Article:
ELIZABETHTOWN — About 40 people turned out Monday at the Cape Fear Vineyard & Winery for a brainstorming session on how to improve small business potential in Bladen County.
Chuck Heustess, executive director for Bladen County Economic Development, began the gathering by informing guests that a recent $250,000 grant stipulation necessitated spending $10,000 for small business development efforts, and the meeting was an attempt to generate ideas for spending $9,000 of it.
To ensure that everyone was starting with the same understanding, Heustess informed the group that small business is defined as one that generates $7.5 to $20 million annually or has fewer than 500 enployees, pointing out that such a definition encompasses all but the largest industrial employers in Bladen County, even covering many private, local companies that are actually conglomerates of several smaller entities, such as Campbell Oil, Clark Brothers, and Taylor Manufacturing.
Prior to Monday, Heustess received 14 ideas and shared those with the group. Some of the ideas included a one-stop location for permits that would include both an explanation of the permit process for each area in Bladen County and links to necessary documents, an initiative to encourage local shopping, and tax incentives for small businesses.
Many of the ideas centered around encouraging tourism in order to stimulate growth, which would attract business owners to the area. Those ideas included a Bladen County visitor center, investing in the Chamber of Commerce to expand its finances, hiring a marketing director for the area, and creating a promotional video.
Other ideas aimed at improving Bladen County as a whole in order to attract businesses included revitalization of homes and businesses that have fallen into disrepair and improving the work force in general, which turned the conversation to education. Heustess and many of the business owners present expressed frustration with the lack of soft skills, which is the set of skills necessary to succeed in work, such as proper dress, punctuality, being able to drive oneself to work, and etiquette. Several attendees also noted a lack of basic educational skills, such as elementary math, in their employees.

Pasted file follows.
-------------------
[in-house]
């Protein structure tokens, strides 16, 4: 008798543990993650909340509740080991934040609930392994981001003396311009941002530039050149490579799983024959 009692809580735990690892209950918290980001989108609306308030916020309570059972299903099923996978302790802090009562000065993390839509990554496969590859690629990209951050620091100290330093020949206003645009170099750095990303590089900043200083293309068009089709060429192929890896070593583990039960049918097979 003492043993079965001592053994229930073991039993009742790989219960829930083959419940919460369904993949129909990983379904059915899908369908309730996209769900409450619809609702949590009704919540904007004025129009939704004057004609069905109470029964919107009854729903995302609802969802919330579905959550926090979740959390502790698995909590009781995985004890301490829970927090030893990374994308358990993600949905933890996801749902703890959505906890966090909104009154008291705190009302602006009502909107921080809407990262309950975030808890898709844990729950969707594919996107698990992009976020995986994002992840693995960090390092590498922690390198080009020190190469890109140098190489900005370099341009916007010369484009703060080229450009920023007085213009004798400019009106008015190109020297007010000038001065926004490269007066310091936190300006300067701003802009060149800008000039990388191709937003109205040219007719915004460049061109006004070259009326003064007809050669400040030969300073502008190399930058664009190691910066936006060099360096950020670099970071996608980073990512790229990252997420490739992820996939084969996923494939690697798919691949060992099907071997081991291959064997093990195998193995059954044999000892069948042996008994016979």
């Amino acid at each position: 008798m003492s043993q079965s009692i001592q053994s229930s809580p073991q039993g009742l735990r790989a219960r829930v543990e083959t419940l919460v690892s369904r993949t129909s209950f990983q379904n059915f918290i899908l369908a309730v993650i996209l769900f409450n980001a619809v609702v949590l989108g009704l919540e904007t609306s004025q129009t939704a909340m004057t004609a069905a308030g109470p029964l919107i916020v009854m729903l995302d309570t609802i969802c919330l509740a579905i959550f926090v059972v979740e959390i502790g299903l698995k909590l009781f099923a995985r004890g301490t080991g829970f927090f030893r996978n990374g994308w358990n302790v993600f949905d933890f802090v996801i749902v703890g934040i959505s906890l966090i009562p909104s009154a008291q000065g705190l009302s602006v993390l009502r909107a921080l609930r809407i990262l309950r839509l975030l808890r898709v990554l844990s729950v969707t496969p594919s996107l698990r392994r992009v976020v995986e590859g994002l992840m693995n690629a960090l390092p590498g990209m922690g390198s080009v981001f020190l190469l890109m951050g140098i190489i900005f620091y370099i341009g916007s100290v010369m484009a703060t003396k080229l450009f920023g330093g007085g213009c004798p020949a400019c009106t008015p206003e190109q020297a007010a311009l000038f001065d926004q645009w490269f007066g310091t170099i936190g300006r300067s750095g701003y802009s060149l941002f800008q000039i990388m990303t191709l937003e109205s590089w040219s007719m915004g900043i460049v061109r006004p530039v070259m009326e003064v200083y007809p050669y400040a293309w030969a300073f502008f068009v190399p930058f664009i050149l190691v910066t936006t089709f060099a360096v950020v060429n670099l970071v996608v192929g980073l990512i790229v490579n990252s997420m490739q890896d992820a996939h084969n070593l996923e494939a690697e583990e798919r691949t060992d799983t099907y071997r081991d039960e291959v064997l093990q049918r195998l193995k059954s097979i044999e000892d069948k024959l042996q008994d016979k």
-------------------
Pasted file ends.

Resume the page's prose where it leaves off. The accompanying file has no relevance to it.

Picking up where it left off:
Bladen’s Bloomin’ is currently working with the town of Elizabethtown to convert the old post office building into a small business incubator, which will include a small office space for seven or eight startup businesses, with a common conference room, break room, lobby, and restrooms. Startups will rent a small space (160-200 square feet) to get the business off the ground. When the incubator begins to generate income, the revenue will be invested in a similar effort in Bladenboro.
“This will continue the revitalization of the town that’s been happening, make a good impact on the town, and provide an opportunity for small businesses to start in a nice environment,” said Heustess.
A “shark tank” opportunity was suggested, in which local residents interested in starting a business would appear in front of a panel of local business owners, investors, or economic development professionals with their business idea, and the panel would choose a winner. The individual with the top idea would win startup cash, office supplies, or free space in the small business incubator.
With the vast number of ideas and only $9,000 to spend, two suggestions were given to generate income. A lodging tax — 3 percent was suggested by Elizabethtown Inn owner Chris Adams — and crowd funding were voiced as possible revenue sources so that more of the ideas could be implemented.
Many other ideas were suggested and, at the end of the meeting, attendees voted on the ideas in which they were most interested. Heustess is in the process of tabulating the results, and the Bladen Journal will post those when they become available.
Chrysta Carroll can be reached by calling 910-862-4163.